So now I know my “neutral” what’s next...
Tighten the muscles in your lower abdomen to brace your core in this position while breathing normally. Maintain this “brace” while performing the following exercises.

Front Planks:
Builds endurance in deep core stabilizers (transverse abdominis, rectus abdominis, erector spinae, multifidi, and obliques)

Add alternating arm raises > Alternating leg raises for cross-body stabilization >Attempt using forearms or feet on physioball for additional stability challenges

Side Planks:
Builds endurance in oblique abdominals and lateral pelvic stabilizers (gluteus medius)

Add leg raise > hip drops > Arm drops (in front of body) > Arm rotational reach under body

Coordinates core stability with glute and hamstring strengthening (stabilizes the upper leg in the stance phase of running)

Bridges with a band around knees > Single leg bridges with hips remaining level > Bridges with feet on foam roller > Bridges heels on physioball > Bridge with hamstring curls on a physioball

Standing Kicks - 3 Directions:
Improves stabilization for when the foot hits the ground and strengthens hip and pelvic muscles

Runners stride kicks > Standing on balance board or foam

Strengthens core stabilizers with power movers of the hip (erector spinae, transverse abdominis, glute max, hip flexors, quadriceps, and calves)

Offset squats - weight in one hand > Squats on balance board > Single leg squats

Coordinates trunk and core stabilization while challenging pelvic and hip stability of the lower leg (erector spinae, transverse abdominis, glute maximus & medius, quadriceps, hamstrings, calves)

Backward lunge with high knee march > Lunge with trunk rotation > Lunge onto unstable surface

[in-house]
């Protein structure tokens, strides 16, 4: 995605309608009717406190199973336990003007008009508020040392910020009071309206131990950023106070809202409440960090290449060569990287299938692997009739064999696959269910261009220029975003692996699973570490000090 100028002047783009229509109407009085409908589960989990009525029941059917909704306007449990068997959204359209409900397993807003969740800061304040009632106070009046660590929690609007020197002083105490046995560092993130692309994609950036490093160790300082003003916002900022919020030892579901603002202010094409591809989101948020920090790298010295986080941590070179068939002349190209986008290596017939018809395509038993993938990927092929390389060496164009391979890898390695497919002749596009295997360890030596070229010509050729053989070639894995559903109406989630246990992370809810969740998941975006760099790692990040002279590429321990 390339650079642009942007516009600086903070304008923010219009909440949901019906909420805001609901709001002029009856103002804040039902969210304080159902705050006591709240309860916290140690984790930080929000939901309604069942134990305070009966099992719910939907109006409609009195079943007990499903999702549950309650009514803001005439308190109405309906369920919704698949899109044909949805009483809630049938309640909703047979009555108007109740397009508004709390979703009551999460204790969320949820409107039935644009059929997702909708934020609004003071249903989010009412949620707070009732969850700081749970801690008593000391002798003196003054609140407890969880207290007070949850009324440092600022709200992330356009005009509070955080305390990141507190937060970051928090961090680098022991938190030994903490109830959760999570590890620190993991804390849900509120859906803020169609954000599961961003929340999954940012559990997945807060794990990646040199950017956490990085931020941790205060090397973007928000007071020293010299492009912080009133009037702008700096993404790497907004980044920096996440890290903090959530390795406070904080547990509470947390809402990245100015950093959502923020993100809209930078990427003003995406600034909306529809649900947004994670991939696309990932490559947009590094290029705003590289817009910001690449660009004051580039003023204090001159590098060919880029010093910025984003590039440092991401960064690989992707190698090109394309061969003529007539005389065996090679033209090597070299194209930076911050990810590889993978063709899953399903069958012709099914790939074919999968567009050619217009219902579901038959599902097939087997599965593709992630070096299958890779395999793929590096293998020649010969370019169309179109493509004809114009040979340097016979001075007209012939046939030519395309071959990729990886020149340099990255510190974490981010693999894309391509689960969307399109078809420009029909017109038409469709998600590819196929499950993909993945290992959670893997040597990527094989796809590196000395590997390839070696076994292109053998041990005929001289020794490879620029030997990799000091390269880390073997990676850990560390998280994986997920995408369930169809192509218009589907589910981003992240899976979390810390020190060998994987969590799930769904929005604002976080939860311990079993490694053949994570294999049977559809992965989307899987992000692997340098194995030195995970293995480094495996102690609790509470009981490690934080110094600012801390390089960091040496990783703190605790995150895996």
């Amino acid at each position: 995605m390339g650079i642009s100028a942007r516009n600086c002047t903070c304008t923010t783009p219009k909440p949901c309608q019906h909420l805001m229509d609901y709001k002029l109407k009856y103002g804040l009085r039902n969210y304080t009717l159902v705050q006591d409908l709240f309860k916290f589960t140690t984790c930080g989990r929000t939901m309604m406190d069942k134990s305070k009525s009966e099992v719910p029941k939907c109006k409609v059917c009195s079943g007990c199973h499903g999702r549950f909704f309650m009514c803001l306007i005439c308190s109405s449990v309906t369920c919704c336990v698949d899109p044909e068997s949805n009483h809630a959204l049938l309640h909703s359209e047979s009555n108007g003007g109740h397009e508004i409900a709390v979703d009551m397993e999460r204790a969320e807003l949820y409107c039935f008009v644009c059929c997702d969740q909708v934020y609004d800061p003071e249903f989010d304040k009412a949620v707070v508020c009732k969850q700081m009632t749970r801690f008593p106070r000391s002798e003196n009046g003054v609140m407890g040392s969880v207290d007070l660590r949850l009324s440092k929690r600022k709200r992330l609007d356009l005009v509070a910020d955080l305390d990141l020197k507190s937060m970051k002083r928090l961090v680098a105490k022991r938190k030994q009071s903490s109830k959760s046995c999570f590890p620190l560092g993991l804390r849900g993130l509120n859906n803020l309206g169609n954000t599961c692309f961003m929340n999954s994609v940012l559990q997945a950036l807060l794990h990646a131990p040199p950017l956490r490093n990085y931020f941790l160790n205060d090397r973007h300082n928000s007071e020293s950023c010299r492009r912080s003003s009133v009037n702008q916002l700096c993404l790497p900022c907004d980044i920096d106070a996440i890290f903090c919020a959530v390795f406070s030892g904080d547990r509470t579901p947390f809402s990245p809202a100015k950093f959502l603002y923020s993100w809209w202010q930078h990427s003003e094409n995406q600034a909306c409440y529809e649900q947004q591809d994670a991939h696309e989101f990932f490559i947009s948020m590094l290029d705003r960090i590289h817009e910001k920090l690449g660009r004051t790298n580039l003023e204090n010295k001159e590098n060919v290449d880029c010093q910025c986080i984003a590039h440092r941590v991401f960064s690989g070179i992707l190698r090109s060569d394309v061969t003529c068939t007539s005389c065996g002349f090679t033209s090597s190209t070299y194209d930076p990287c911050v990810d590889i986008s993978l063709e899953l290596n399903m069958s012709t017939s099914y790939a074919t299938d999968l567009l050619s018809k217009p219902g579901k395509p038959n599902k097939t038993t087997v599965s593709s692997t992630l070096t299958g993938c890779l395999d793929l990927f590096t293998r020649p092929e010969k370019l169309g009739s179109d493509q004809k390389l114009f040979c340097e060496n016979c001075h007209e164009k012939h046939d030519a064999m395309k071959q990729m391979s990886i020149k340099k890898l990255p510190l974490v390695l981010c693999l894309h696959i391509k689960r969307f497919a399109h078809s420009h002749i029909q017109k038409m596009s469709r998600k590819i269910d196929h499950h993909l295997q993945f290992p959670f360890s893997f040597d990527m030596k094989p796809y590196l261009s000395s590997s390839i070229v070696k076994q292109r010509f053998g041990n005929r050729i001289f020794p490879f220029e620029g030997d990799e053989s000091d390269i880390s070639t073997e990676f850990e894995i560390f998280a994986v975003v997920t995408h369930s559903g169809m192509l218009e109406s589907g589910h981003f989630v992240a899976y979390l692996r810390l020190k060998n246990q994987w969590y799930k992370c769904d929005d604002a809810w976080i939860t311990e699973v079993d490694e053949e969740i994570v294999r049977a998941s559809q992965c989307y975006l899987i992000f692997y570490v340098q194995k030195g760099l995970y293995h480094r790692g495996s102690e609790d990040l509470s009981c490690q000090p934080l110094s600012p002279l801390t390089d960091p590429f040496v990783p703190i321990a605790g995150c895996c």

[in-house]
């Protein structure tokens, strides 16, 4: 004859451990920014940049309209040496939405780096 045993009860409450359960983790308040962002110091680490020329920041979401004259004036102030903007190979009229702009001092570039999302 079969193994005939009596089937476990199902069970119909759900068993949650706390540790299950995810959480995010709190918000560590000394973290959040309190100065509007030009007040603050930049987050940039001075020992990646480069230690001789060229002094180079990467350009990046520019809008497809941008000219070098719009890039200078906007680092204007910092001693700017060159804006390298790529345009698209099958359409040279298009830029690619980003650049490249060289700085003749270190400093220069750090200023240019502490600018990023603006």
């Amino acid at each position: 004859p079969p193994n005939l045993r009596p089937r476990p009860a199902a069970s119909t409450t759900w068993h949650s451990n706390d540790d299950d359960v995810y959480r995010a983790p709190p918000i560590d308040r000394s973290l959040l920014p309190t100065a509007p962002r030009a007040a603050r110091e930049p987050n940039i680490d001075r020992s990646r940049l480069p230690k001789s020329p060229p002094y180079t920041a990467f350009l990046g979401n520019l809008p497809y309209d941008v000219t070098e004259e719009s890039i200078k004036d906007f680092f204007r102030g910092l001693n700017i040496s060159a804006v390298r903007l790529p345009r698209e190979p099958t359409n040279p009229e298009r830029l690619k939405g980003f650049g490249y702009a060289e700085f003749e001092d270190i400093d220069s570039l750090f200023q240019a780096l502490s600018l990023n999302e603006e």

Just like finding what pre-race dinner works for you, finding the right starting point for these exercises is going to be personal. Prioritize doing them right. Making time for at least 20 minutes of core strengthening 3-4x/week is the goal. See attachment for more specific guidance on your key to the core. And most importantly, keep having fun with it all!

View these exercises in a printable PDF.

Headshot. Erin James.JPG

Erin James received her Doctorate in Physical Therapy from Thomas Jefferson University in 2016 after graduating from Saint Joseph’s University in 2014 where she competed in Division I Cross Country & Track. She started her PT career in Philadelphia where she also completed her McKenzie Certification for Mechanical Diagnosis and Therapy in 2018. Since then she has moved to New Hampshire to be closer to family and the mountains where she likes to trail run, bike, and hike. She has been working at Marsh Brook Rehab for 3 years completing the Advanced Spine Training Program (ASTP) as well as developing skills specific to assessment and treatment of endurance athletes, active individuals with orthopedic overuse or traumatic injuries, and running specific analyses.